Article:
It's been more than a year since I sat at an office desk. Oh the pay check, the plotting, the cursing, the gossiping, the work too whenever I got time for it. The last 12 months have been a whirl of intense diaper examinations, endless nursing, laundry and YouTube crash courses in Incy Wincy Spider and Head, Shoulders, Knees and Toes. Startlingly boring stuff, often. So, is the sacrifice of a job and social life worth it? Desperate to convince myself that indeed it is, I compiled this list to remind myself of the advantages of being a lazy housewife (I know the word homemaker is more politically correct but it sounds too hardworking) and stay-at-home mother.
Cleaning poop is better than eating it: Success at work is often contingent on how eagerly one can lap up the boss's frothy diarrhoea straight from the source. Office politics stink way more than any number of dirty diapers. I feel my life is cleaner now than it has ever been before.
Housework is bad for your baby: If being a housewife meant scrubbing floors and wiping stuff I'd be back at work before you could say Lysol. Happily, domestic drudgery is no longer necessary. All the latest studies say that a spotless home can keep your baby from developing a robust immune system. I make that crud on the floor work. If you do not have crud on the floor you are not parenting as well as I am. I am now planning to get some type of unwashed mongrel to add to the healthfulness of my immunity-building abode.
Dirty laundry means dirty laundry: And there are unholy piles of it, nothing metaphorical about it - but all you need is a washing machine, not a PR campaign or social media clean-up operation. No one can drag your name through the mud, partly because you aren't really meeting anybody to do nefarious things with. And since you're no longer part of professional power struggles, no one cares enough to gossip or dig up incriminating things about you.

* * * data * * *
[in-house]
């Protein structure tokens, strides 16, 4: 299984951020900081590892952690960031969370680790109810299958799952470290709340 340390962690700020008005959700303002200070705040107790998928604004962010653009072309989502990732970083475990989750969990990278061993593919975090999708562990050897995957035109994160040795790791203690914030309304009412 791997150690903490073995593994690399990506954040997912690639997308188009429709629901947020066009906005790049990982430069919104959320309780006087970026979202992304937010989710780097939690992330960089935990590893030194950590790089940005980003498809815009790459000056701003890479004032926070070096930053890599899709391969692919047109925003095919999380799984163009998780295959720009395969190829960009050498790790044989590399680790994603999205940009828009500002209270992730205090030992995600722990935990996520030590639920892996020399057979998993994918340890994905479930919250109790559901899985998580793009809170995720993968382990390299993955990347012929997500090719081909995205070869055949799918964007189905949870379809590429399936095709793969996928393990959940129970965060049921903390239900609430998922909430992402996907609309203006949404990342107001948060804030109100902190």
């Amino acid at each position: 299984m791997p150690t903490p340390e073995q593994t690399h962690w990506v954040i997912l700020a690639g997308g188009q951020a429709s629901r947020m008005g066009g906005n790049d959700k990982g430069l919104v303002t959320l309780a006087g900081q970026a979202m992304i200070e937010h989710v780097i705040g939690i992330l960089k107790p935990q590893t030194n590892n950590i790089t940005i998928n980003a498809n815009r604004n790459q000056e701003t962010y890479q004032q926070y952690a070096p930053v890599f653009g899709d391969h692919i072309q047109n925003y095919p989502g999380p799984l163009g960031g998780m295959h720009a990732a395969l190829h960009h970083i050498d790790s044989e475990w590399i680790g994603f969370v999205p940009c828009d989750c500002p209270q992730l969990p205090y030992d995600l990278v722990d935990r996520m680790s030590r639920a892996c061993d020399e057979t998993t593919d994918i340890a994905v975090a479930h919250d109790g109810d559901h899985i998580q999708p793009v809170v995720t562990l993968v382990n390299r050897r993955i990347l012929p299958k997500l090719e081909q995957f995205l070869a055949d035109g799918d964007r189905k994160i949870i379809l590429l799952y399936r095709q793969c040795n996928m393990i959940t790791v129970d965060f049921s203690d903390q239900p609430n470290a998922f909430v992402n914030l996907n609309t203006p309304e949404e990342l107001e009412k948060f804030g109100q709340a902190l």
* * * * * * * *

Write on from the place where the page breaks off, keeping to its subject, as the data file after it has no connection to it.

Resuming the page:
Spreadsheets isn't a single word: It's two words on my calendar, done every second Tuesday. Could never quite figure out those nasty Excel sheets anyway. Spreading out the cotton ones is so much easier. I mean getting the domestic help to spread them out, of course.
Baby talk is more meaningful than small talk: A heartfelt goo-goo sometimes makes more sense than the meaningless noise that small talk often is. This really hit home a while when someone asked me how my husband was. I paused - at that point of time he was grappling with an interesting dilemma and I was wondering if I should mention it. I started to, but seeing my hesitation, my guest stopped me, 'Oh don't bother, I am just making conversation.' Now, in a way this was nice. She gave me an out and I appreciate it. But at the same time I felt a rush of irritation - what is the point of 'conversation' if it is purely dramaturgical in nature? Small talk is a way of filling in silence and a polite way to make listening unnecessary. It is a fundamentally dishonest mode of interaction. I do not have to engage in it as often any longer. When a baby coos and gurgles, he or she is communicating love and a sense of connection. Or has seen something shiny. Whatever. My baby never talks about the weather. Yet, anyway.
A version of this blog appeared on Half Baked and Ready to Serve.